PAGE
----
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Is Richard Spencer about to shell out?

Richard Spencer, the leader of the small damp, sticky patch where the Alt-Right once stood, has given his opening statement at the Charlottesville 'Unite The Right' trial. 

Spencer, along with 25 other defendants, is being sued railroaded for millions of dollars by a group of nine Charlottesville residents and counter-protestors who were injured at the event, in what is being seen in some quarters as a politically motivated lawfare trial.

Spencer's first line of defence has been to go full "Stockholm Syndrome" in recent months, claiming to be an admirer of the very people who are trying to crush him, namely the Democrat establishment and their various organs. 

This clearly has not worked to Spencer's benefit as he is now in court.

His next line of defence has been to claim that the "Unite The Right" rally falls under the same umbrella of free speech as the "Black Lives Matter" protests, which resulted in hundreds and possibly thousands of extra people dying, most of them Black.

However, when Spencer tried to make this point, the judge in the case Norman K. Moon cut him off and told him to "stick to the facts."

Spencer was cut off again when he fell back on his third, rather flimsy line of defence, pointing to the 'legal ramifications' that the case could have on the concept of "justice."

Judge Moon quickly interrupted, saying:

"We're not sending a message here. The question is, do the claimants prove what they must prove to hold the defendants liable?"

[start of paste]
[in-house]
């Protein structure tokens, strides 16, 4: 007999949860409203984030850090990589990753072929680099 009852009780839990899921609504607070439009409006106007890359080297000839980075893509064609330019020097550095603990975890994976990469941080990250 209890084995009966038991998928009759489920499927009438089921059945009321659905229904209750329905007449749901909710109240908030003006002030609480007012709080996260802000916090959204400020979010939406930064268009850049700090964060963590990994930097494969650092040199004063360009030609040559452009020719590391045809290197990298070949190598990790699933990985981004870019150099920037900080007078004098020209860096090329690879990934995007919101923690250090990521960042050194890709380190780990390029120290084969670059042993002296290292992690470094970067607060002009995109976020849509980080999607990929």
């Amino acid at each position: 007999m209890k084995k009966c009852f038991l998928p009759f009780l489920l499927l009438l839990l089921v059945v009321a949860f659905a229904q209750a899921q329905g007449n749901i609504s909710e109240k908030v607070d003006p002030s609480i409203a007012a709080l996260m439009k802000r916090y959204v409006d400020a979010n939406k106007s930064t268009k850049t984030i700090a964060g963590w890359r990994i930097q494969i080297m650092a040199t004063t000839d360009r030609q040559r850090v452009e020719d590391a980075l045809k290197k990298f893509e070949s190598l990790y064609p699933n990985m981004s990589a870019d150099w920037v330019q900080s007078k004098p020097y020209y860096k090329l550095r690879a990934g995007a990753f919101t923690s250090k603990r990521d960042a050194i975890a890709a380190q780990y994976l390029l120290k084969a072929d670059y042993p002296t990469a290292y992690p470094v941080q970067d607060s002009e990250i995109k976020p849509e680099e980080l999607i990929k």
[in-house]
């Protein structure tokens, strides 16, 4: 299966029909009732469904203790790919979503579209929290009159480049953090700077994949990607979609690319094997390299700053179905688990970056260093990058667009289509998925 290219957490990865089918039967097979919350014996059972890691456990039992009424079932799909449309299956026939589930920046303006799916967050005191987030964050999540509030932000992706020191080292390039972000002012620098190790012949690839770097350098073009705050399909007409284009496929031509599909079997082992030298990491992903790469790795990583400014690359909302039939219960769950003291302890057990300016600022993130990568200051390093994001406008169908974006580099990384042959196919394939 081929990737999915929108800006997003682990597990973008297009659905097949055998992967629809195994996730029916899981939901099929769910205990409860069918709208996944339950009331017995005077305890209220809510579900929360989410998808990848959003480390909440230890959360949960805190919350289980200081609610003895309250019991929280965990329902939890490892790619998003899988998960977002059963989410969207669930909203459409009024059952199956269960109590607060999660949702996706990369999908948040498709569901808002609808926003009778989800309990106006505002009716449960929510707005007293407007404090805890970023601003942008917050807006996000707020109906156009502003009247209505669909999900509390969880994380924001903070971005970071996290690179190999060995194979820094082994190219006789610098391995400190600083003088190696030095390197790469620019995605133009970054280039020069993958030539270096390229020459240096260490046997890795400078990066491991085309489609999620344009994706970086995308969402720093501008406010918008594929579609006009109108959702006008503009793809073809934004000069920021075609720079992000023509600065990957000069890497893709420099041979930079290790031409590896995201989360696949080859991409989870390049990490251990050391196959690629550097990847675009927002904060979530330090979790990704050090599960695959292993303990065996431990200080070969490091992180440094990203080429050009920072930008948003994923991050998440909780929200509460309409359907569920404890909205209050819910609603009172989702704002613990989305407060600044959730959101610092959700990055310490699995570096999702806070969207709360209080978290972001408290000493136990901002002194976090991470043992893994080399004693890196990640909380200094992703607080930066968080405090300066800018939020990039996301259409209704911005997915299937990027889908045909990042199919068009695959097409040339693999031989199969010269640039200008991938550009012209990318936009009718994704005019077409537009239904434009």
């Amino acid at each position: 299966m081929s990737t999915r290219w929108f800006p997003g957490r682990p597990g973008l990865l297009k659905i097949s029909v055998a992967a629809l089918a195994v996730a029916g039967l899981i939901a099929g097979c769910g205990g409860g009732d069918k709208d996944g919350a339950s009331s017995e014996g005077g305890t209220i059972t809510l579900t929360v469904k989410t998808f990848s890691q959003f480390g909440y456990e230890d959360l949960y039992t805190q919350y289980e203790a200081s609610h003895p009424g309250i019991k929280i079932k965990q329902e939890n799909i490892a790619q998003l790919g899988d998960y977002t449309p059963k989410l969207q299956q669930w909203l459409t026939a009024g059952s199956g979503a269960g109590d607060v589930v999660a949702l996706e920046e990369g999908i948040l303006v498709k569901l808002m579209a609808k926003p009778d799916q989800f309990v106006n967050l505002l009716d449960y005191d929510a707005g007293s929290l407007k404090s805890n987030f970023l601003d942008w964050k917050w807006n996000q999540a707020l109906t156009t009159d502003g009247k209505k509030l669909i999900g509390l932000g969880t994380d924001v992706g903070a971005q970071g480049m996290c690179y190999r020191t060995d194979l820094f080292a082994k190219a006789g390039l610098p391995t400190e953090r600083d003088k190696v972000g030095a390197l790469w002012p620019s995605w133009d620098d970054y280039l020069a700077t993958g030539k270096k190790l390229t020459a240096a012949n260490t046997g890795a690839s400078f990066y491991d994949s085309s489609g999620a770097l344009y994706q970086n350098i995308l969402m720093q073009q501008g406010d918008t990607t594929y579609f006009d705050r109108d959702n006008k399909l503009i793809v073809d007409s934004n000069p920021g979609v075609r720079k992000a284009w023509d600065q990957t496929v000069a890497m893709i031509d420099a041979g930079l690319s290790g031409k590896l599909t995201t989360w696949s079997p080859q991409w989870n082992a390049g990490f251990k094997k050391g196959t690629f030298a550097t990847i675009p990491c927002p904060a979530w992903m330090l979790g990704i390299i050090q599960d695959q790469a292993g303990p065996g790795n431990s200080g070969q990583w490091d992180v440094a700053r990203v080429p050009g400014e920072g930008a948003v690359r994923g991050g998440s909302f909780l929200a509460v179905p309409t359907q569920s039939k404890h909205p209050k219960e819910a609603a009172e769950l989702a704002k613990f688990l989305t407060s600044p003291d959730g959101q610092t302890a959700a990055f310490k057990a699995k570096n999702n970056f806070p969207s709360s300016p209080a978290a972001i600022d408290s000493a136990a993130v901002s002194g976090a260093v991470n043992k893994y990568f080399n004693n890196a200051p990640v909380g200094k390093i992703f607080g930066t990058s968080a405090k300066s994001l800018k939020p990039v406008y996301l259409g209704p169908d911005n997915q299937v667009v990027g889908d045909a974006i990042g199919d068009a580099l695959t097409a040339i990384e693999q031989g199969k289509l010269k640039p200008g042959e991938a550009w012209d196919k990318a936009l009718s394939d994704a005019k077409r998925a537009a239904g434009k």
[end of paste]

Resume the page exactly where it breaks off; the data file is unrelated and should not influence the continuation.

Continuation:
In fact the truth of the matter is that the claimants are shooting at an open goal here, as all they have to prove is that (a) the Unite the Right organisers -- Spencer and Co. -- expected violence, which they clearly did from Leftists triggered by the event and Trump's election the previous year, and (b) that they made some provision to deal with the violence. Social media messages exchanged between the various defendants have been obtained, so this is looking pretty certain.

As reported by the Intercept:

Karen Dunn, an attorney for the plaintiffs, pointed to text and Discord messages between the defendants that said they were "forming an army" and "ready to crack skulls" as evidence that they organized the rally with the goal of inciting violence in Charlottesville.

Dunn noted a particular text message exchange between Spencer and Cristopher Cantwell, a white nationalist who was convicted on assault charges related to the rally. In the exchange, Cantwell said he was "willing to risk a lot for our cause" including "violence and incarceration," but said he wanted to check with Spencer to see if it was "worth it."

Spencer responded, "It is, at least for me," Dunn told the jury.

The prosecution's strategy is obvious. It is to downplay, as much as possible, the element of self defence that motivated some of the Unite the Right organisers to discuss violence in this rather milquetoast way.

Connecting Spencer to Cantwell is a clever, if underhanded, move by the prosecution, as Cantwell has already done time for a variety of moronic offences involving firearms and threats. 

Really, the only chance for Spencer now is to go "full Apollonian" and tell them about his new effete, sub-masculine pseudo-religion. Only then will the jurors realise that this was a person incapable of committing anything as manly and virile as violence or even inspiring it.

1 comment

Anonymous said...

The guy just pretends to be a father. I heard that during his divorce proceedings he accused Liddell of fathering both 'his' kids.

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